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All professions have a lingo all their own, and that is especially true in the practice of law. Latin, German and French all contribute to an amazing list of terms that roll of the tongues of estate planning attorneys, but cause blank stares and confusion among everyday folks. That is why my firm web site has a glossary of estate planning and probate terms; one role of lawyer is to educate. The three that jump out at me are:
- Codicil -- a fancy word for amendment to a will. Someone creates one of these when s/he already has a will, but wants to make a minor change. For example, change the guardian named for children or the name of a charity. Just like a will, a codicil must be executed to meet State law requirements;
- Issue -- as the mother of two young children, I feel this word has a double meaning. Technically it refers to your offspring a.k.a. children, grandchildren, great-grandchildren, etc. You can fill in the side I refer to as a double meaning....kids and the word issue!; and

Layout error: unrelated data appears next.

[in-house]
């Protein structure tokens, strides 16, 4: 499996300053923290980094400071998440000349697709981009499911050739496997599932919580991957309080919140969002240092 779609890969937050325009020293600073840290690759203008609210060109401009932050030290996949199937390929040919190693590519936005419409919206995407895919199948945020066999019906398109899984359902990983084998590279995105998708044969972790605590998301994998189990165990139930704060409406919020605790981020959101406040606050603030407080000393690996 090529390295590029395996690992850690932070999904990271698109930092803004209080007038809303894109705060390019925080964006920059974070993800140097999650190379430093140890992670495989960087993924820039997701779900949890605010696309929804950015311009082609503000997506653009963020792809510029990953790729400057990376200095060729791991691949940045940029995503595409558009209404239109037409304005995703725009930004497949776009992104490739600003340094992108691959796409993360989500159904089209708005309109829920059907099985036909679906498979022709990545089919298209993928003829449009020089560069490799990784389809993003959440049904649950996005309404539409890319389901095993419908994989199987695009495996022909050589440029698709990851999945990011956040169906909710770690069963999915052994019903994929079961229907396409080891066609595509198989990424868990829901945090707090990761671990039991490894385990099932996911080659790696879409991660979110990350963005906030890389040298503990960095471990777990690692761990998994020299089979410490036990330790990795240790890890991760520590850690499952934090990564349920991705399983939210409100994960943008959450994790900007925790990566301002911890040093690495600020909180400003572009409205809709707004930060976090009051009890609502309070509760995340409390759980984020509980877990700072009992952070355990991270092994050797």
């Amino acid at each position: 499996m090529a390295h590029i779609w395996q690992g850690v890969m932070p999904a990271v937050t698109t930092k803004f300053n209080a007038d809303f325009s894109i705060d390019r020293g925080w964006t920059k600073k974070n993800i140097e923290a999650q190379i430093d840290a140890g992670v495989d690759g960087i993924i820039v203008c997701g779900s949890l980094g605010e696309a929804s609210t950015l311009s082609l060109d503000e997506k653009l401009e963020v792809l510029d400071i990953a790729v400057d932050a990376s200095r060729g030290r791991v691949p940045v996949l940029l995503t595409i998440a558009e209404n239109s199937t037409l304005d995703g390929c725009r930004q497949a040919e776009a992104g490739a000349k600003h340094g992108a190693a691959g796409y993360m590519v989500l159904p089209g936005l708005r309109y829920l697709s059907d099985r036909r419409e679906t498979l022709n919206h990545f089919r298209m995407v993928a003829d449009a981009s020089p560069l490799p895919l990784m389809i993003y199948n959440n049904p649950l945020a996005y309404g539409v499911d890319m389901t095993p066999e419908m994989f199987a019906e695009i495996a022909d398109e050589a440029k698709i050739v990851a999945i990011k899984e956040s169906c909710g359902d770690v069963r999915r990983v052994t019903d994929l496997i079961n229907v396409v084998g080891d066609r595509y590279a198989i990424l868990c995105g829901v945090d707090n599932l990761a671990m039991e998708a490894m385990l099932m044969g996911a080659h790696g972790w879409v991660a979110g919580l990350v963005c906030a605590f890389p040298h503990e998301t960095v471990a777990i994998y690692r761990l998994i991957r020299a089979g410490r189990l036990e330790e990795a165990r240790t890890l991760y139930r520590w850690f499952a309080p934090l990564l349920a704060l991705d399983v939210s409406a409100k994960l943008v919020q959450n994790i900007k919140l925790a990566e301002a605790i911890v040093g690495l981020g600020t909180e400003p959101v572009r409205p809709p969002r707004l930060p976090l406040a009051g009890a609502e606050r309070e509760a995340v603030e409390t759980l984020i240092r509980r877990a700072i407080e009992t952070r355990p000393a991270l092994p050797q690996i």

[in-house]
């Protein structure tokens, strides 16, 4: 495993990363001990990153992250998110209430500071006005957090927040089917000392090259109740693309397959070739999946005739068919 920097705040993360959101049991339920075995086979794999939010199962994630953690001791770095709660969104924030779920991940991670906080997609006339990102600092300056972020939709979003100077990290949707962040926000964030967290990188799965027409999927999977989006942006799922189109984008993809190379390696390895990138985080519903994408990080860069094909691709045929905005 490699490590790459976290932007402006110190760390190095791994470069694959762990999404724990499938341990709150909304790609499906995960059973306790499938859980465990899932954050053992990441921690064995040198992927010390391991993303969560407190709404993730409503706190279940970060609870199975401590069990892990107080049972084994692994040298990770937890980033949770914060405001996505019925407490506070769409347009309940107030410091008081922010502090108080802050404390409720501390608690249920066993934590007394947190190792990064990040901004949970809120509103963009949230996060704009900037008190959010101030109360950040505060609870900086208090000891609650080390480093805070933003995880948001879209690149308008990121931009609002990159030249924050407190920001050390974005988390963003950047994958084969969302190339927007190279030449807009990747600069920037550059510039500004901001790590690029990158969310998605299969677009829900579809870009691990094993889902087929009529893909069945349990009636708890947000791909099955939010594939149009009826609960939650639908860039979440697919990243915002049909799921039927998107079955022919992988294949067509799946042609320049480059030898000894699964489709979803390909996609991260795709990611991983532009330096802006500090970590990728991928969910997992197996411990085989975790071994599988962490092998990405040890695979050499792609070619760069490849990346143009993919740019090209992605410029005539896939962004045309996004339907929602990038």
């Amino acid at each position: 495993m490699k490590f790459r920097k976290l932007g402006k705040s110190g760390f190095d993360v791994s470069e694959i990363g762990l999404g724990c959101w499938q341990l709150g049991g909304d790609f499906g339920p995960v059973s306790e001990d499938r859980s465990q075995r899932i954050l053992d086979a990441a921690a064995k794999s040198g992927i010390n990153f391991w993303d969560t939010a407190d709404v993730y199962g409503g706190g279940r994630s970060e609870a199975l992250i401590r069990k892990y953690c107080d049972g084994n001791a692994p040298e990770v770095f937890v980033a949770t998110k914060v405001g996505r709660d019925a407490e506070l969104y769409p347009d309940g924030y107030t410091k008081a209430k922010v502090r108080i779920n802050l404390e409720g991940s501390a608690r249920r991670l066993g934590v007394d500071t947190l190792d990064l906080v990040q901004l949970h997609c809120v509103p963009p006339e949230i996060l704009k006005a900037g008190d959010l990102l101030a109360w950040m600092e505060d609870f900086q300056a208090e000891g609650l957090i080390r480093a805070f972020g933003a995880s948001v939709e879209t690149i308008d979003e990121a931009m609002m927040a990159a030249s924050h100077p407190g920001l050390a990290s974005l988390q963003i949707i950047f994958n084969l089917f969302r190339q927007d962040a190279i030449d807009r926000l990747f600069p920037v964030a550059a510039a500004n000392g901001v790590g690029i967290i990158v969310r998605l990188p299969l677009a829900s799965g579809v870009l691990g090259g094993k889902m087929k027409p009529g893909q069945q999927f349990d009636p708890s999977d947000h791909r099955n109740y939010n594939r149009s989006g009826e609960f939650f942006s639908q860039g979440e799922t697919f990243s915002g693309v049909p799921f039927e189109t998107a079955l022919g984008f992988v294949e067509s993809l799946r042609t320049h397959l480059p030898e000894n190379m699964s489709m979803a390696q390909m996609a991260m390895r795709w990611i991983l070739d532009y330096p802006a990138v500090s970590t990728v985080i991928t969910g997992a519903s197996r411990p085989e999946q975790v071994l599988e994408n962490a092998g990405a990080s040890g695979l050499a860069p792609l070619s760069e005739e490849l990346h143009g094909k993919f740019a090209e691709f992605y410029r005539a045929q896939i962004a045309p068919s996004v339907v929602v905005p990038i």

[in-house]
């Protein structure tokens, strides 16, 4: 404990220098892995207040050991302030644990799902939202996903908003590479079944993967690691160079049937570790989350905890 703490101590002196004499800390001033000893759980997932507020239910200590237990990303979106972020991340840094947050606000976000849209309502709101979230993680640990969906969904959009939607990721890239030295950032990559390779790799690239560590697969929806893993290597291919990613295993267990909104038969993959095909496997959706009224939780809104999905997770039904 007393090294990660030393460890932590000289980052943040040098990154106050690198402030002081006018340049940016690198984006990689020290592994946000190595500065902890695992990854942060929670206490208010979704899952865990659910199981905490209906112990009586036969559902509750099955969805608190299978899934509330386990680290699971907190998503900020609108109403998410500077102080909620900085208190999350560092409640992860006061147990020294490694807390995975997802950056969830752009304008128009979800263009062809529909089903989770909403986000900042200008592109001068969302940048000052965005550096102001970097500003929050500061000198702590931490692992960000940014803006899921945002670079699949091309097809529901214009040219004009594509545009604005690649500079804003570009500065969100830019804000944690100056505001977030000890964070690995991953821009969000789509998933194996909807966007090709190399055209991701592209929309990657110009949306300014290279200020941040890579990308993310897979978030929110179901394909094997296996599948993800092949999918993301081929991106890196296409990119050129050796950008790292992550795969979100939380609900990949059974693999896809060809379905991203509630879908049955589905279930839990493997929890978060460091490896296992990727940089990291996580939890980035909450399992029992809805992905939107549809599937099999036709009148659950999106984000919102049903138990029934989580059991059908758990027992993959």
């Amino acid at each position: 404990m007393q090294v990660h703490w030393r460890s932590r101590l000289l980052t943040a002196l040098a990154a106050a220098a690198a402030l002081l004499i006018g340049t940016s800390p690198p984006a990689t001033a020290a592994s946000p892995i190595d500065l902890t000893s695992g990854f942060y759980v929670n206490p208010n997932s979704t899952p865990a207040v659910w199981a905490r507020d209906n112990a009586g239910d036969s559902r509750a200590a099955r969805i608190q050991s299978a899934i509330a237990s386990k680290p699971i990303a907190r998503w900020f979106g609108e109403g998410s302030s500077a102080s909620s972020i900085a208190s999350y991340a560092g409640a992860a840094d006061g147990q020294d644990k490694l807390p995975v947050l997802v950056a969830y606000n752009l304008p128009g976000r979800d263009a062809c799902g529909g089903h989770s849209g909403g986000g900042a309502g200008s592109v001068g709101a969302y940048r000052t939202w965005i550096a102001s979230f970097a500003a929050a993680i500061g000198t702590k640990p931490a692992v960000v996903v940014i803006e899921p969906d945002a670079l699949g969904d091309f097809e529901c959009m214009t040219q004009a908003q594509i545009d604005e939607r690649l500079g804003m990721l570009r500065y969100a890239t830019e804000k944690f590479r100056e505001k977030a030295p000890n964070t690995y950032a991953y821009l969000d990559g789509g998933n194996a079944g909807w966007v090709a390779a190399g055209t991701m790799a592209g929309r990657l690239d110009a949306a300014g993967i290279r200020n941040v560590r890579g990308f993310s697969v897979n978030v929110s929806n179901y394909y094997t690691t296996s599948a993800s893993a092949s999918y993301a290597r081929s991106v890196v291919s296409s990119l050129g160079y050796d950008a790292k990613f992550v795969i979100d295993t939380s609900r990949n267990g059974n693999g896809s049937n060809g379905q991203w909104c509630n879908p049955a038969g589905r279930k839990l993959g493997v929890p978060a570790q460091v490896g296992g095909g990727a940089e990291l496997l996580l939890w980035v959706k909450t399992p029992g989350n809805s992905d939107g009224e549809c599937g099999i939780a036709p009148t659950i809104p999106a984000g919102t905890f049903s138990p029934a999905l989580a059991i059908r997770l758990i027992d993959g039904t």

- T.P.P. -- these three letters refer to the phrase Tangible Personal Property. Things like wedding rings, the family Bible, hunting rifles, Grandma's rocking chair, etc. Instead of listing all that stuff, probate attorneys call it TPP.
I'm certain there are many more words out there that cause confusion, did I miss one for you? If so, please leave a comment and I'll address it in a future post. Thanks for reading, and remember, a blog is not a lawyer. It is wise to consult an attorney for advice specific to your state and your situation.